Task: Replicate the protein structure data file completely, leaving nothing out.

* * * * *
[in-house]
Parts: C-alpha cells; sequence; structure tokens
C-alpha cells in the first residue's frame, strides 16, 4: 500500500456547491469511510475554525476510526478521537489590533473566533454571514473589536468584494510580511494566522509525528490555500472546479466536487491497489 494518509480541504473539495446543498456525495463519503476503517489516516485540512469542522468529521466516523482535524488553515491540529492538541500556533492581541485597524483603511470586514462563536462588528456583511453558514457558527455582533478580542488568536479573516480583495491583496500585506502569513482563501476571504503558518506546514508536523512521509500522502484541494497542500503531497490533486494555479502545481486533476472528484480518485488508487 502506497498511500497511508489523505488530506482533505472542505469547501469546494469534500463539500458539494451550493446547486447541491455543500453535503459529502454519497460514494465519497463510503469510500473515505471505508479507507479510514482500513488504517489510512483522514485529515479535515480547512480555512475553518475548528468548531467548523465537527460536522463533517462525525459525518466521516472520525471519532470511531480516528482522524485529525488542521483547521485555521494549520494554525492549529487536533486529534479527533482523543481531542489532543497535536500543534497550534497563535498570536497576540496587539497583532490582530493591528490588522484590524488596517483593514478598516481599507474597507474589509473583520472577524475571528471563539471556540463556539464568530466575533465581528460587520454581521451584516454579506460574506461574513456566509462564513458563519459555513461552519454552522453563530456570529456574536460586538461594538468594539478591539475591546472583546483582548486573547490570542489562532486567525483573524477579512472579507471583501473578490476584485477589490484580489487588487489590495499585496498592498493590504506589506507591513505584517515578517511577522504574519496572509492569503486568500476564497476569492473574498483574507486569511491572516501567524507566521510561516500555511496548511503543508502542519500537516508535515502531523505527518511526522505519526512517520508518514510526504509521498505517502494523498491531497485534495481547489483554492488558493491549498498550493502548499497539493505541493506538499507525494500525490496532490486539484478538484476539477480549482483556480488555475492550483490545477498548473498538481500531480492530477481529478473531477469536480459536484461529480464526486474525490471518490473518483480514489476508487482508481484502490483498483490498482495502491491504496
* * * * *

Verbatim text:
[in-house]
Parts: C-alpha cells; sequence; structure tokens
C-alpha cells in the first residue's frame, strides 16, 4: 500500500456547491469511510475554525476510526478521537489590533473566533454571514473589536468584494510580511494566522509525528490555500472546479466536487491497489 494518509480541504473539495446543498456525495463519503476503517489516516485540512469542522468529521466516523482535524488553515491540529492538541500556533492581541485597524483603511470586514462563536462588528456583511453558514457558527455582533478580542488568536479573516480583495491583496500585506502569513482563501476571504503558518506546514508536523512521509500522502484541494497542500503531497490533486494555479502545481486533476472528484480518485488508487 502506497498511500497511508489523505488530506482533505472542505469547501469546494469534500463539500458539494451550493446547486447541491455543500453535503459529502454519497460514494465519497463510503469510500473515505471505508479507507479510514482500513488504517489510512483522514485529515479535515480547512480555512475553518475548528468548531467548523465537527460536522463533517462525525459525518466521516472520525471519532470511531480516528482522524485529525488542521483547521485555521494549520494554525492549529487536533486529534479527533482523543481531542489532543497535536500543534497550534497563535498570536497576540496587539497583532490582530493591528490588522484590524488596517483593514478598516481599507474597507474589509473583520472577524475571528471563539471556540463556539464568530466575533465581528460587520454581521451584516454579506460574506461574513456566509462564513458563519459555513461552519454552522453563530456570529456574536460586538461594538468594539478591539475591546472583546483582548486573547490570542489562532486567525483573524477579512472579507471583501473578490476584485477589490484580489487588487489590495499585496498592498493590504506589506507591513505584517515578517511577522504574519496572509492569503486568500476564497476569492473574498483574507486569511491572516501567524507566521510561516500555511496548511503543508502542519500537516508535515502531523505527518511526522505519526512517520508518514510526504509521498505517502494523498491531497485534495481547489483554492488558493491549498498550493502548499497539493505541493506538499507525494500525490496532490486539484478538484476539477480549482483556480488555475492550483490545477498548473498538481500531480492530477481529478473531477469536480459536484461529480464526486474525490471518490473518483480514489476508487482508481484502490483498483490498482495502491491504496